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Watchdog expands rules on spending disclosure

Politicians will have to itemize in-state trips paid with donor funds.

May 20, 2008|Patrick McGreevy | Times Staff Writer

SACRAMENTO — California politicians will no longer be allowed to use campaign contributions to pay for golf, lavish hotels and expensive meals while traveling in the state unless they disclose who was along and what purpose it served to help them do their job, under rules adopted Monday by the state's ethics watchdog agency.

In an effort to reduce the influence of special interests, the state Fair Political Practices Commission also voted Monday to bar elected officials -- such as state legislators and city council members -- from having third parties pay for travel through government agencies.

The requirement for increased disclosure follows the commission's vote in February that required that politicians disclose the "political, legislative or governmental" purpose of out-of-state trips paid for by campaign donors.

"Public officials don't need five-star hotels, haute cuisine and $100 bottles of wine to effectively govern the state of California," said Carmen Balber, political accountability director at Consumer Watchdog. "The new rules will require politicians to justify how they spend their campaign cash and, hopefully, rein in the kind of extravagant spending that has become more and more routine."

The commission's push for increased disclosure followed Times reports last year that then-Assembly Speaker Fabian Nunez (D-Los Angeles) and others had spent tens of thousands of dollars from political accounts to travel through Europe.

His campaign spending included $47,412 on United, Lufthansa and Air France airlines, $8,745 at the exclusive Hotel Arts in Barcelona, Spain, and $5,149 for what he reported as a "meeting" at Cave L'Avant Garde, a wine seller in the Bordeaux region of France.

Some officials, including state Sen. Ron Calderon (D-Montebello), also faced criticism for using campaign contributions to travel to resorts in California. His recent trips have included fundraising visits to the Pebble Beach Resort and the Bacara Resort and Spa in Santa Barbara.

Under the new rules, to take effect July 1, it will not be enough to report such expenses only as "fundraising."

Politicians will have to provide an itemized expenditure on all travel, including lodging and meals, the dates of the trip, the goods or services paid for, the number of individuals for whom the expenditure was paid and whether they included the candidate or a member of the candidate's household.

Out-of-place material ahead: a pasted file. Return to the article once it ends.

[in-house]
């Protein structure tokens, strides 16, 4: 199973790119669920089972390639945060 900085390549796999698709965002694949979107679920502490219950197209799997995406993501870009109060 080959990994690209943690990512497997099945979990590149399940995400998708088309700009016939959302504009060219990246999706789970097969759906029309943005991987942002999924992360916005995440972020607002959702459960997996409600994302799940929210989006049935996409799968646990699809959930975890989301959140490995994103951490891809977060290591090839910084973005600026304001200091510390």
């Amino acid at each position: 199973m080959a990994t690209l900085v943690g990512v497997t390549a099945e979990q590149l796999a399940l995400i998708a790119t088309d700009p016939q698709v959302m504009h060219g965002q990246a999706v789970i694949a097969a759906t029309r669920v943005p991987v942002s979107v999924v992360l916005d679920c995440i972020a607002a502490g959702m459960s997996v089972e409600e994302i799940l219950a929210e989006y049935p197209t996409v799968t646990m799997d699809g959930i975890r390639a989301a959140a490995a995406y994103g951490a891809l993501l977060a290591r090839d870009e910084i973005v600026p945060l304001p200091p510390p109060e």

A spokesman for Nunez said the assemblyman had legitimate purposes for his trips and supported the requirement for more detail.

"The new requirement simply makes that information more public in the future," said spokesman Steve Maviglio, adding that Nunez "always has complied with the law and applauds the commission for its continued attempts to provide the public with more disclosure."

The commission also adopted a rule prohibiting private interests from paying elected officials' travel expenses directly to government agencies, thereby circumventing disclosure requirements. The panel also expanded the prohibition to include travel by other high-ranking government officials -- including city managers, county chief administrative officers, judges and members of the state Public Utilities and California Coastal commissions.

The political practices commission "is moving to close loopholes and making sure gifts that are intended for high-ranking government officials cannot be made behind the public's back," Chairman Ross Johnson said. "If someone wants to pay for an official's travel they can make a gift directly to that official if it's within the gift limits and is fully disclosed by the official."

Unlike gifts directly reported by the elected official, when a company reimburses a state agency for travel expenses it is not routinely disclosed.

"The possibility of abuse is much greater with private sources paying for travel for elected officials," wrote Hyla P. Wagner, senior counsel to the commission, in a report justifying the rule change. "While there are some legitimate privately sponsored trips for educational or governmental purposes, many privately sponsored trips for elected officials appear to the public to be junkets."

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patrick.mcgreevy@latimes.com

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